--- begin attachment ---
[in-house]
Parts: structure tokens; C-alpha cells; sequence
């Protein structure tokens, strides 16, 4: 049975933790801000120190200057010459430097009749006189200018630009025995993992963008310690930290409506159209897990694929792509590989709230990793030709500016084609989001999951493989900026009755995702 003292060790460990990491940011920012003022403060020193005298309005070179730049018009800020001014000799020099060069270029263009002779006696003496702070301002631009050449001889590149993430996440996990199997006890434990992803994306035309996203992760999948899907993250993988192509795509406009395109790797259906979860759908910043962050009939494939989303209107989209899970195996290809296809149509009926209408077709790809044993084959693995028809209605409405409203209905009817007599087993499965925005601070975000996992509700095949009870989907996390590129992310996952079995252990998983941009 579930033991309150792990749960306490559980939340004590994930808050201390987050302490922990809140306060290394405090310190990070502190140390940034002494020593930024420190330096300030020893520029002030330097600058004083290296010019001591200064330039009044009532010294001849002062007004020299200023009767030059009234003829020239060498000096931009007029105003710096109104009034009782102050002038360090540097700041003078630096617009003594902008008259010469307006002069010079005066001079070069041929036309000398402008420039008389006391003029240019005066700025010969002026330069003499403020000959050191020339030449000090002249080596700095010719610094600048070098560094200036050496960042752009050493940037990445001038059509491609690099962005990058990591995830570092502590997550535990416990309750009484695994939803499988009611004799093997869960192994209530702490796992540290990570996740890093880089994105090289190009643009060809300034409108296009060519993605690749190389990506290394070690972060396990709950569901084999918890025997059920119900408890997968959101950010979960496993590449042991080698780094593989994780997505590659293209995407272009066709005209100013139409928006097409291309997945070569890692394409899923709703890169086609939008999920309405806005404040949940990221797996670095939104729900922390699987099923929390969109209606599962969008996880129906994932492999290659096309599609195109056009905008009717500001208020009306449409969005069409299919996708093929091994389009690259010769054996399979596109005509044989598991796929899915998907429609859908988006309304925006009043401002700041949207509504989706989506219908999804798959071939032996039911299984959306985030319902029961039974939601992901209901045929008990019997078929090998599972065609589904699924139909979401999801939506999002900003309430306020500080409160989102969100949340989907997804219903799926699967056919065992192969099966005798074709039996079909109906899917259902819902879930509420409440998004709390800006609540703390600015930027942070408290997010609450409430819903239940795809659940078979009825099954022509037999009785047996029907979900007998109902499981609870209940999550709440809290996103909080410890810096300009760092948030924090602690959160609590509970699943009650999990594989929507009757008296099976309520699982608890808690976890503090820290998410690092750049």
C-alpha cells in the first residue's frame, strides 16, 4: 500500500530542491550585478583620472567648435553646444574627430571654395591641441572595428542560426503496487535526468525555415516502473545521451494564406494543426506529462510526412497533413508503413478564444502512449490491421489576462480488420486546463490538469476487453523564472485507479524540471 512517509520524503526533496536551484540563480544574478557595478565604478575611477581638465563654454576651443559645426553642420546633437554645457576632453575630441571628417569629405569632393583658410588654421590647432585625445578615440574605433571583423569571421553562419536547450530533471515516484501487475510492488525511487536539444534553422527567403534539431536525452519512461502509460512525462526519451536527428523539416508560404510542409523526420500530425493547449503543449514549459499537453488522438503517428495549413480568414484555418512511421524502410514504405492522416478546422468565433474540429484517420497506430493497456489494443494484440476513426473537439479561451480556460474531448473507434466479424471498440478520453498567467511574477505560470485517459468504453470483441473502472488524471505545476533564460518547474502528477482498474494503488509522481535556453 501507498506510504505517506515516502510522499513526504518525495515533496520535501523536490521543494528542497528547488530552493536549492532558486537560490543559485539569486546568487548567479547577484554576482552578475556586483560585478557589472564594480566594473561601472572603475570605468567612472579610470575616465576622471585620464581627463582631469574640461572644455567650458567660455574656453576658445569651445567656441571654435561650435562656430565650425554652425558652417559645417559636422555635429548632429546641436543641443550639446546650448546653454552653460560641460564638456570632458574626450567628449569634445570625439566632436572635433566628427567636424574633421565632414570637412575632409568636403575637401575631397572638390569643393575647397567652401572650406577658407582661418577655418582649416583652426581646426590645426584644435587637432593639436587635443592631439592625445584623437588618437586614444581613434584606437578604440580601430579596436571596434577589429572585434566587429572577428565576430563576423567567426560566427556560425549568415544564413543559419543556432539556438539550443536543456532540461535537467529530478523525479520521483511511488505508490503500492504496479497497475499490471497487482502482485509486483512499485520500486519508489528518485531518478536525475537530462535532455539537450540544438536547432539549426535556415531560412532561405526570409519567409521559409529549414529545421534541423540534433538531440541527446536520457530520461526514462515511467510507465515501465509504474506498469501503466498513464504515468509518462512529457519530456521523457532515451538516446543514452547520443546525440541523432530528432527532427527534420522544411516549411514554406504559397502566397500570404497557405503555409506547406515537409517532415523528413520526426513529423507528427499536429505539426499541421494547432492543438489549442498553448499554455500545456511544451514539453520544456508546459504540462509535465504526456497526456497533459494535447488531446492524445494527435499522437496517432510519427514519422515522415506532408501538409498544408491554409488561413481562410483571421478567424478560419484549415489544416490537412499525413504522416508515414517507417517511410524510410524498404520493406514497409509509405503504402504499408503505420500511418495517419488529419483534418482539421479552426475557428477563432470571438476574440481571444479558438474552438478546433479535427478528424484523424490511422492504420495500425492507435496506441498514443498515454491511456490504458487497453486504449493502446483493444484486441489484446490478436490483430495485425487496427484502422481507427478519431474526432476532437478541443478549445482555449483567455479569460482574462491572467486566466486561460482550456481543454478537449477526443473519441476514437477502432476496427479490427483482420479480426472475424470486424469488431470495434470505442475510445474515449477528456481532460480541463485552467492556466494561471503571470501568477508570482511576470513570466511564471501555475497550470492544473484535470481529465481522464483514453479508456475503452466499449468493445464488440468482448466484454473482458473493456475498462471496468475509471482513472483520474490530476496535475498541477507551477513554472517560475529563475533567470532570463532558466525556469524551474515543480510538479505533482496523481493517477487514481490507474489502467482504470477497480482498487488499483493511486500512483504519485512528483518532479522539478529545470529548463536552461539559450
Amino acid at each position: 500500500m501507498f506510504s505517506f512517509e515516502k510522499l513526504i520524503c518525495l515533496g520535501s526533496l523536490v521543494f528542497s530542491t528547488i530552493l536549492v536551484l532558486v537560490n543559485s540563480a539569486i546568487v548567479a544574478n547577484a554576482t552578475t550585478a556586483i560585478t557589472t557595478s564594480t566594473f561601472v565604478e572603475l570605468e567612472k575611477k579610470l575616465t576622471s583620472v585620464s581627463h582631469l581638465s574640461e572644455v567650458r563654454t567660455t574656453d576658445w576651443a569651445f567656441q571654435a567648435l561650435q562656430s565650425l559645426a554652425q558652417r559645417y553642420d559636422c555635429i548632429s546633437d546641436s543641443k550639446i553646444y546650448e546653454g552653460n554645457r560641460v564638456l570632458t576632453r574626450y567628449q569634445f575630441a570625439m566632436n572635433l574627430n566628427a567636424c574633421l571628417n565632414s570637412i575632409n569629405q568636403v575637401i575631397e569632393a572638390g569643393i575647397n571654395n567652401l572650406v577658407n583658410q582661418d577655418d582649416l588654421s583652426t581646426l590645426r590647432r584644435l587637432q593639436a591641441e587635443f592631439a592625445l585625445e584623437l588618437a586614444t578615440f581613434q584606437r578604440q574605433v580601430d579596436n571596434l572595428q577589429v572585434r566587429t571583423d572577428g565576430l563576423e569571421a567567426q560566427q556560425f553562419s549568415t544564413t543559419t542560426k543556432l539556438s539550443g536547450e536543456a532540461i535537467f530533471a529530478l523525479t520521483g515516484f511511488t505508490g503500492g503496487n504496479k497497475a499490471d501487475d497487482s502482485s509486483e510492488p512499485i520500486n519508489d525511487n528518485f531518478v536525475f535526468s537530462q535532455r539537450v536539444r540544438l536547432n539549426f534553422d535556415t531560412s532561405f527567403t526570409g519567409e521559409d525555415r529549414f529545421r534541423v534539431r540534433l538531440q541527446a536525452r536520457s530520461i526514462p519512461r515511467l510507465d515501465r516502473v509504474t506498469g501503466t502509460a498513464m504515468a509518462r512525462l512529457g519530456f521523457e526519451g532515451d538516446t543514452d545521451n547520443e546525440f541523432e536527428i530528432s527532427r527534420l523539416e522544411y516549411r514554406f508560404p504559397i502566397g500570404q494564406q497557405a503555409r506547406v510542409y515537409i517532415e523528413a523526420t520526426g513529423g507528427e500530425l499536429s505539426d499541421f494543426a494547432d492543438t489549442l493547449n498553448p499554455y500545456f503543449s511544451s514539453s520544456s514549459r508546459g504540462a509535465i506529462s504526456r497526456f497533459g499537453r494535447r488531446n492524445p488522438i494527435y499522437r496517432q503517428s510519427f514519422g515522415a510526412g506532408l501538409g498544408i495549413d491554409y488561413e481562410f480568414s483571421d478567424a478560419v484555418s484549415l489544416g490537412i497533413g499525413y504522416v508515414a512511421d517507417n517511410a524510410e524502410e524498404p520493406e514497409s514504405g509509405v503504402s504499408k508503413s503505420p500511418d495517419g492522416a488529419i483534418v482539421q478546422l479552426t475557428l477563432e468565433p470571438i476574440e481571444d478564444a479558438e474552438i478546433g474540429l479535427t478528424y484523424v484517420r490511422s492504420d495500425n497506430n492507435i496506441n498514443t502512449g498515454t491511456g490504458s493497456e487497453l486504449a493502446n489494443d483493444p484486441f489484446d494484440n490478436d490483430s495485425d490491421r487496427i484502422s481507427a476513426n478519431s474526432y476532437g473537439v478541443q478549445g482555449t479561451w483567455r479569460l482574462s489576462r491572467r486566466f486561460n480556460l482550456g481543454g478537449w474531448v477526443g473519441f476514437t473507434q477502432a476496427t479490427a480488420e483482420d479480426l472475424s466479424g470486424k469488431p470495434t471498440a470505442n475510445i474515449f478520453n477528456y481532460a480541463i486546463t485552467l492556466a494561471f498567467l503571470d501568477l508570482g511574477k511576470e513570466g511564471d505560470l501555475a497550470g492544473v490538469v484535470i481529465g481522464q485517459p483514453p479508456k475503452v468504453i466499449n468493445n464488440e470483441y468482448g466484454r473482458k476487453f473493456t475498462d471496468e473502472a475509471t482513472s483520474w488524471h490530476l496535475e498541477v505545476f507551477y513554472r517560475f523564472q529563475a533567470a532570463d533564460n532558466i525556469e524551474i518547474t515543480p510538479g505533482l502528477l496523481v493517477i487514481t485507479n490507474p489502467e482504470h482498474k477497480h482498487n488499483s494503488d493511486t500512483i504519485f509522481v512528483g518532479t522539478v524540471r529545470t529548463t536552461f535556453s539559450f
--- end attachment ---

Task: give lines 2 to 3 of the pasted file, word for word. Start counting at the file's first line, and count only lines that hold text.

Parts: structure tokens; C-alpha cells; sequence
């Protein structure tokens, strides 16, 4: 049975933790801000120190200057010459430097009749006189200018630009025995993992963008310690930290409506159209897990694929792509590989709230990793030709500016084609989001999951493989900026009755995702 003292060790460990990491940011920012003022403060020193005298309005070179730049018009800020001014000799020099060069270029263009002779006696003496702070301002631009050449001889590149993430996440996990199997006890434990992803994306035309996203992760999948899907993250993988192509795509406009395109790797259906979860759908910043962050009939494939989303209107989209899970195996290809296809149509009926209408077709790809044993084959693995028809209605409405409203209905009817007599087993499965925005601070975000996992509700095949009870989907996390590129992310996952079995252990998983941009 579930033991309150792990749960306490559980939340004590994930808050201390987050302490922990809140306060290394405090310190990070502190140390940034002494020593930024420190330096300030020893520029002030330097600058004083290296010019001591200064330039009044009532010294001849002062007004020299200023009767030059009234003829020239060498000096931009007029105003710096109104009034009782102050002038360090540097700041003078630096617009003594902008008259010469307006002069010079005066001079070069041929036309000398402008420039008389006391003029240019005066700025010969002026330069003499403020000959050191020339030449000090002249080596700095010719610094600048070098560094200036050496960042752009050493940037990445001038059509491609690099962005990058990591995830570092502590997550535990416990309750009484695994939803499988009611004799093997869960192994209530702490796992540290990570996740890093880089994105090289190009643009060809300034409108296009060519993605690749190389990506290394070690972060396990709950569901084999918890025997059920119900408890997968959101950010979960496993590449042991080698780094593989994780997505590659293209995407272009066709005209100013139409928006097409291309997945070569890692394409899923709703890169086609939008999920309405806005404040949940990221797996670095939104729900922390699987099923929390969109209606599962969008996880129906994932492999290659096309599609195109056009905008009717500001208020009306449409969005069409299919996708093929091994389009690259010769054996399979596109005509044989598991796929899915998907429609859908988006309304925006009043401002700041949207509504989706989506219908999804798959071939032996039911299984959306985030319902029961039974939601992901209901045929008990019997078929090998599972065609589904699924139909979401999801939506999002900003309430306020500080409160989102969100949340989907997804219903799926699967056919065992192969099966005798074709039996079909109906899917259902819902879930509420409440998004709390800006609540703390600015930027942070408290997010609450409430819903239940795809659940078979009825099954022509037999009785047996029907979900007998109902499981609870209940999550709440809290996103909080410890810096300009760092948030924090602690959160609590509970699943009650999990594989929507009757008296099976309520699982608890808690976890503090820290998410690092750049």